Albert Einstein – ‘I know not with what weapons World War III will be fought, but World War IV will be fought with sticks and stones.’ I’ve been taking this famous quote by the genius very seriously since the Russian president’s recent verbal threat of nuclear assault resonated throughout the world. Scary, wasn’t it?
To bring my negatively-impressed self to senses, I went to one of wonderful Albert’s more encouraging thoughts that peace cannot be kept by force but can only be achieved by understanding. These words fill my boggled mind with some confidence that wars can be avoided if Man starts thinking more rationally and a little wiser than, let’s say, in the time of Mongolian invasions 700 hundred years ago, which resulted in 60 million deaths. Incidentally, the Second World War went something over that figure, which means that Homosapiens have not changed their attitude about violence as such in the thousands of years they have been around. Isn’t this funny? We are still killing each other with the same medieval ease and determination, all the while raising the gravest questions about modern human behavior.
The thinking part of the world might still remember that in the recent past, the well-known brief encounter between United States President Donald Trump and North Korean Leader Kim Jong-un gave impetus to a frightening awareness that Mankind is moving closer to a nuclear war. Putin’s hot remark (let’s reservedly call it ‘remark’) on the same subject has strongly substantiated that ominous presumption. Auspiciously, the scientific forces in the field of psychological research are not idle and seem to be optimistic when it comes to the question of whether wars could be avoided.
Provided the answer to this question is positive, another one pops up forthwith: How to do that? How to actually prevent war and make our beautiful earth a safer place to live? Well, if in the past several millennia, Man has not been able to get its act together and find a way to establish stable peace on planet Earth, how could a regular contemporary researcher do the job overnight? But “There is Still Hope, Brother” – this is the optimistic phrase in the finale of the 1959 Stanley Kramer’s post-apocalyptic science fiction drama film ‘On the Beach’, depicting the aftermath of a nuclear war. Having seen that movie, one would not only not threaten their fellow planet-dwellers with nuclear attack, but would never think about it even in their most vicious imagination.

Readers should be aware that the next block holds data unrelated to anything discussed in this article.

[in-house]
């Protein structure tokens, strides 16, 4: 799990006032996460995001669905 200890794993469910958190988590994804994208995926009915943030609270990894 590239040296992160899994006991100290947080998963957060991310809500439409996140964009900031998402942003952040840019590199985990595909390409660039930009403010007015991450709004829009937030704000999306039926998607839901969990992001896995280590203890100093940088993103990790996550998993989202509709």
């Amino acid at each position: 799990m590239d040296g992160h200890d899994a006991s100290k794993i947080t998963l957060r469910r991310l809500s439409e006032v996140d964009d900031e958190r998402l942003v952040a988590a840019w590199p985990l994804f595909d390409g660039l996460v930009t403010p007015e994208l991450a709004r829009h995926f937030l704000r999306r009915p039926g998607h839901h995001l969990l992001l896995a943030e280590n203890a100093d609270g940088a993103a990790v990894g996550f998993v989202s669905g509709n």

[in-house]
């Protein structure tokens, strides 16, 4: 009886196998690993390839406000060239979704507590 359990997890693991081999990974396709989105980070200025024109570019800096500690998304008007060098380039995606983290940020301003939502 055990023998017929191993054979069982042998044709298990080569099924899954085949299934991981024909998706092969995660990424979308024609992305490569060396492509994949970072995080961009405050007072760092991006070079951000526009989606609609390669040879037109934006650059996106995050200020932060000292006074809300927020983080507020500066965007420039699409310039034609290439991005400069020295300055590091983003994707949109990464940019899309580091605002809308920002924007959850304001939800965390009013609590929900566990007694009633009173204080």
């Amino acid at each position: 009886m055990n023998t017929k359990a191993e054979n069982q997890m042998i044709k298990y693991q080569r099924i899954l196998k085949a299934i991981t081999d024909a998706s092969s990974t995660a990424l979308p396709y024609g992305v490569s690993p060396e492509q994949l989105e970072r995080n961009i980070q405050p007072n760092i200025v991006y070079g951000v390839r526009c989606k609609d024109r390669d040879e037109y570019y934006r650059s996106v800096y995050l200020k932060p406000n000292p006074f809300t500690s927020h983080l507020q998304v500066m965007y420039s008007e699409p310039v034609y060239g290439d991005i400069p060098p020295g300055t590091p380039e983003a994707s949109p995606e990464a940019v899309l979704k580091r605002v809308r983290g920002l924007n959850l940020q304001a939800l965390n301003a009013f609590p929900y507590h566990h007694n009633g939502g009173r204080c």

Writing this, I certainly have in mind the current Russian-Ukrainian war and the possibility of avoiding it if the parties to it, as well as their outside ‘helpers’, had acted more wisely and more rationally, as a result of which the unwanted and totally unjustified bloodshed could have been prevented. I will only attempt here to construct a hypothetical model of a happier development of events: A healthily and pragmatically thinking third party was found and assigned by the international community to take on a logically-strong mediation- honestly, professionally and perseveringly looking for solutions to the dispute between USA-NATO and Russia to resolve the prolonged prewar conflict between them. In doing so, said mediator tried to let both Russia and Ukraine save face and maintain a positive moral image, not letting any of the sides lose sense of their long-earned international authority. The chosen mediator was moderately successful in building trust, encouraging communication among all actors in the given version of prewar interaction, being sure that all parties had a genuine trust of the mediator. The mediator arranged give-and-take exchanges between the conflicting parties, reducing hostilities and building trusting relationships with final conflict-defusing mutual proposals.
The extant psychological research suggests that distrust can be reduced and peace promoted if conflicting nations or groups are engaged in specific cooperative ventures with mutual benefits, and the mediating interventions are most effective when they involve interactions, considering equal status, common goals and cooperation. More attention needs to be given to developing and implementing prevention strategies that remove the conditions for conflict and war, which was not verily done by America, NATO and Russia before the war became inevitable. Adopting preventative strategies based on cooperative ventures with mutual benefits is invaluable. The social network threats can simply fuel the fire of conflict, but well-thought-out strategies for mediation and cooperation may well help to extinguish it. And there is no doubt whatsoever that prevention is better than cure.